The Problem with Apple

Apple hardware/software and related topics.
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Re: The Problem with Apple

Unread postby uunix » Sun Mar 05, 2017 4:57 pm

My 2009 Mac Mini Server runs El Capitan albeit a bit slow now.
I had a dog called Jake, a Westie, he was blind and deaf in the end, he lasted till he was 26 human years and 182 in so called dog years (1=7). I suspect my Mac Mini is probably about that age now. Funny thing is, he could use the dog flap and find his way around the garden and come back in through the flap even when he was blind. In contrast my other two Westies, Steve & Colin look upon the flap like it's the wardrobe in 'The Lion the witch and the wardrobe' and they're only 8! Dumb-Asses!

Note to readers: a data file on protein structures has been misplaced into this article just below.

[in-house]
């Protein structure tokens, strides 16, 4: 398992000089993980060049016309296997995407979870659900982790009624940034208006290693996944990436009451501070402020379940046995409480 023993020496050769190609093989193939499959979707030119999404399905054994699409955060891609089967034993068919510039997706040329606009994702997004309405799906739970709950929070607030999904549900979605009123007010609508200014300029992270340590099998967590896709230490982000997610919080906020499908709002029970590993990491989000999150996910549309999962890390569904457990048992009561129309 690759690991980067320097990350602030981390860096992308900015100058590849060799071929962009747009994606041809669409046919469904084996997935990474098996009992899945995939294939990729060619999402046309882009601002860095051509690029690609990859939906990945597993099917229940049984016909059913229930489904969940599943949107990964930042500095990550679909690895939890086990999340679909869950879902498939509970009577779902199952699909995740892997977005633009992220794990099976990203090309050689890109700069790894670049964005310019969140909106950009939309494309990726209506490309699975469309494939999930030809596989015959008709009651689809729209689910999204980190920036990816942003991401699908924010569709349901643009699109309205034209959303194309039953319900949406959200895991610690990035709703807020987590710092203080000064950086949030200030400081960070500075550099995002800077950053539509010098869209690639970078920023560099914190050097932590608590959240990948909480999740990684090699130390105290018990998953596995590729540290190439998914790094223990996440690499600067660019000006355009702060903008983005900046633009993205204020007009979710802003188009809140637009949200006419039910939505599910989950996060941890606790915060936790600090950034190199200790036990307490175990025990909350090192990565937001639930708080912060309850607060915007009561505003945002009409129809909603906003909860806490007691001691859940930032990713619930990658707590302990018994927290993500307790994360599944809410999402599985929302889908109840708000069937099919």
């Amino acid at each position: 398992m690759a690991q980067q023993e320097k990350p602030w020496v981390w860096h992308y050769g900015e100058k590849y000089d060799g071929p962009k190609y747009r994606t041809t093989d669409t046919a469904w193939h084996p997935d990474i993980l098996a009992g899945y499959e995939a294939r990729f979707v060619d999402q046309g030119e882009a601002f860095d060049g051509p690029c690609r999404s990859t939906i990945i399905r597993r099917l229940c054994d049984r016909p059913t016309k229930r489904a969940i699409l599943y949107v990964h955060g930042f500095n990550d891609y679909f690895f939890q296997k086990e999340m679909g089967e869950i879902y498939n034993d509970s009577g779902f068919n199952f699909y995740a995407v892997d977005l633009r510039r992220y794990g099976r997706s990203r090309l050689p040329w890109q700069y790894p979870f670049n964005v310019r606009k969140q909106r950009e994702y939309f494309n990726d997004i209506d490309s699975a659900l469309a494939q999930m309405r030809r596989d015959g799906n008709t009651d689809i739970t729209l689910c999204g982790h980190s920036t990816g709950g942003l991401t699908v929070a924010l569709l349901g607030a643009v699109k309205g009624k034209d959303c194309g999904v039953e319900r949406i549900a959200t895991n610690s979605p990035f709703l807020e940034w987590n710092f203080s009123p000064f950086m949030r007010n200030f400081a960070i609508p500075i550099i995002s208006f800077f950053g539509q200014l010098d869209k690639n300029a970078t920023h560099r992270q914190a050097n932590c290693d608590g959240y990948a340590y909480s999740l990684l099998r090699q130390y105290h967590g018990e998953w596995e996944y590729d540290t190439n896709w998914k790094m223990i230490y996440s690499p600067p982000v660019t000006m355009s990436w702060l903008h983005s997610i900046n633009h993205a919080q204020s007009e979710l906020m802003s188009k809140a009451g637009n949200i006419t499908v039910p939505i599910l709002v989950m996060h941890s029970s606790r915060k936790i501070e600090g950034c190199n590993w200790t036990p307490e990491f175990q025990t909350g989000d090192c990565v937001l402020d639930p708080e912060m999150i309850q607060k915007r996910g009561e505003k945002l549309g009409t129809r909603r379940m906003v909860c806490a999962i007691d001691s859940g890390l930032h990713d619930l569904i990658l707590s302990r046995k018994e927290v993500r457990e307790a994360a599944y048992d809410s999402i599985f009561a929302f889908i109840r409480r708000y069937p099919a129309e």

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Re: The Problem with Apple

Unread postby jimmer » Sun Mar 05, 2017 6:41 pm

OMG! enough of the whining already.

Apple sucketh all the week long. GNU/Linux sucketh on Mondays and Thursdays, SGI gear sucks when you want to browse porn on that lonely Sunday evening. Pick a time and day of the week and something will suck. Dead bunnies through bent straws. Now man up and move on.

Next.

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Re: The Problem with Apple

Unread postby guardian452 » Sun Mar 05, 2017 7:23 pm

But But kid buys thing because of shiny advertising and not based on true wants & needs so now all of capitalism is evil!

Computer I was not going to buy anyway has a hardwired disk and superglued shut battery so therefore Apple is the creamy jizz of satan!

I cannot use the same repair techniques on a 2016 laptop that I used on a 2006 laptop therefore everything today is disposable consumer garbage and I will only buy antiques and antique-like devices rather than learn new repair tricks or pay a professional!